Posted by editor
on October 4, 2007 at 8:02 AM PDT
Slashdot founder reveals why he hates Java... also:
Java Today: Grizzly 1.6.1, 3GPP for Fault Management RI, and Roman Strobl demos NetBeans Ruby debugger
Weblogs: Web services in 6.0uN, more jMaki tips, and audience feedback from midwest Java Tech Days
Forum Posts: Metro connection pools, 6.0uN QuickStarter not for Vista, and memory settings for graphics-intensive Java apps
Slashdot founder reveals why he hates Java
Oh sure, it's cool to hate Slashdot , but I read it every day, and so do many people in our field. I indulged one of their tenth anniversary stories the other day, largely interested in how the site's story tracks back to founder Rob "CmdrTaco" Malda's days at Hope College , my wife's alma mater.
In A Brief History of Slashdot Part 1, Chips & Dips , CmdrTaco relates the story of how he came into possession of a DEC Alpha (his first non x86 computer since middle school) as part of an arrangement involving reworking graphics for a "Space Invaders" clone written with a friend's Java sprite library. In the end, he got a computer to install Linux on... and a nastygram from Sun Legal:
Later Sun sent me legal threats forcing me to take the game offline since it was called Java Invaders, and clearly this was an evil crime against the universe. My hatred for Java has never died since that moment.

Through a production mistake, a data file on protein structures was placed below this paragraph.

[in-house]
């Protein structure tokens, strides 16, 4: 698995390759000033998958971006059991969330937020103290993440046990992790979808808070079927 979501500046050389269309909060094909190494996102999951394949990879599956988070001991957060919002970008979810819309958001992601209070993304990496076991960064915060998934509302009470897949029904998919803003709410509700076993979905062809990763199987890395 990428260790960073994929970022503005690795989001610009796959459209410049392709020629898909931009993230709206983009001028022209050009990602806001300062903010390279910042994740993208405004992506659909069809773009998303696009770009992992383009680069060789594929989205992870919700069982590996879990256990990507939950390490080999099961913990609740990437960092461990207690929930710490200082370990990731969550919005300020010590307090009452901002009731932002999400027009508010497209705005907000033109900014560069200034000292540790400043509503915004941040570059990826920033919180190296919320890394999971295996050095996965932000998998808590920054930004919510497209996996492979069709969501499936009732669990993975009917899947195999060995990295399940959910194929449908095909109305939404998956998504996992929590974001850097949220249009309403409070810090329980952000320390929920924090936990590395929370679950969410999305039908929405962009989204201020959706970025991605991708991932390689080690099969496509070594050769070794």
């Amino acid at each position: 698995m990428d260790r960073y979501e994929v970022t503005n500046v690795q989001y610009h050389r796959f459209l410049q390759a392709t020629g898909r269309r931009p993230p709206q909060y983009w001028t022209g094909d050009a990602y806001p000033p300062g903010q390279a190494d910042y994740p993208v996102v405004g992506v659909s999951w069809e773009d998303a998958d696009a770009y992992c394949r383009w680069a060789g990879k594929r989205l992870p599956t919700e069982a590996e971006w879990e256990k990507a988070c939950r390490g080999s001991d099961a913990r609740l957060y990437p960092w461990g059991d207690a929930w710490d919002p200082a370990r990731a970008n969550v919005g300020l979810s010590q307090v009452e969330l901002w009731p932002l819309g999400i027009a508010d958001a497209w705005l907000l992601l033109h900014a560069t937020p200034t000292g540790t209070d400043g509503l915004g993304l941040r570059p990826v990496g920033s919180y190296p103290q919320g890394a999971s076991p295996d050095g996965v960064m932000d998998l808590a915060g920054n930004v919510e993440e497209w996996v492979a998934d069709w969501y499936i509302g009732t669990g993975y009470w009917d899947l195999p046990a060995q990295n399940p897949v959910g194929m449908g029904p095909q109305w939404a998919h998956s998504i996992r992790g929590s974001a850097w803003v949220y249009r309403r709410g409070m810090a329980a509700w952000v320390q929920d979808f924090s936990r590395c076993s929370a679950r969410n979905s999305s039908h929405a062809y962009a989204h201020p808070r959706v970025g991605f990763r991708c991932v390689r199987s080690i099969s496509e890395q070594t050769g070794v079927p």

Two possible reactions here. Presumably most will opt for the first, that ten years is a pointlessly long time to hold a grudge, especially over such a small matter, and given how much Java has done to keep Linux viable for enthusiasts like CmdrTaco. Surely it's time to let bygones be bygones. But I think you can also see a sort of Golden Rule karmic payback kind of thing: whatever IP value Sun Legal managed to defend that day, it has been destroyed a hundred million times over by the anti-Java emnity marshaled by Slashdot and groups like it.
Treat others the way you'd have them treat you... especially when they later get popular and influential.
In Java Today ,
Jean-Francois Arcand has announced that Grizzly 1.6.1 has been released and is available for download . The new version adds Grizzlet , port unification and SSL for HTTP support, adds well-known MIME types to its HTTP web server, and fixes several issues.
In a new screencast from NetBeans.tv , Roman Strobl demonstrates the NetBeans Ruby Debugger features such as adding breakpoints, running tests, analyzing local variables, exploring call stacks, and viewing watches.
The OSS/J 3GPP Extension for Fault Management project is an extension of the Fault Management API (JSR 263 ). Its 3GPP Alarm IRP Specification is available for download , as is the reference implementation , which uses Java SE 5 and GlassFish . The project notes that "in accordance with the OSS through Java Design Guidelines, this extension supports the JVT, XML/JMS and Web Service implementation profiles and passes the OSS/J FM API TCK." The project's TCK is available as source or binary .
In today's Weblogs , Rama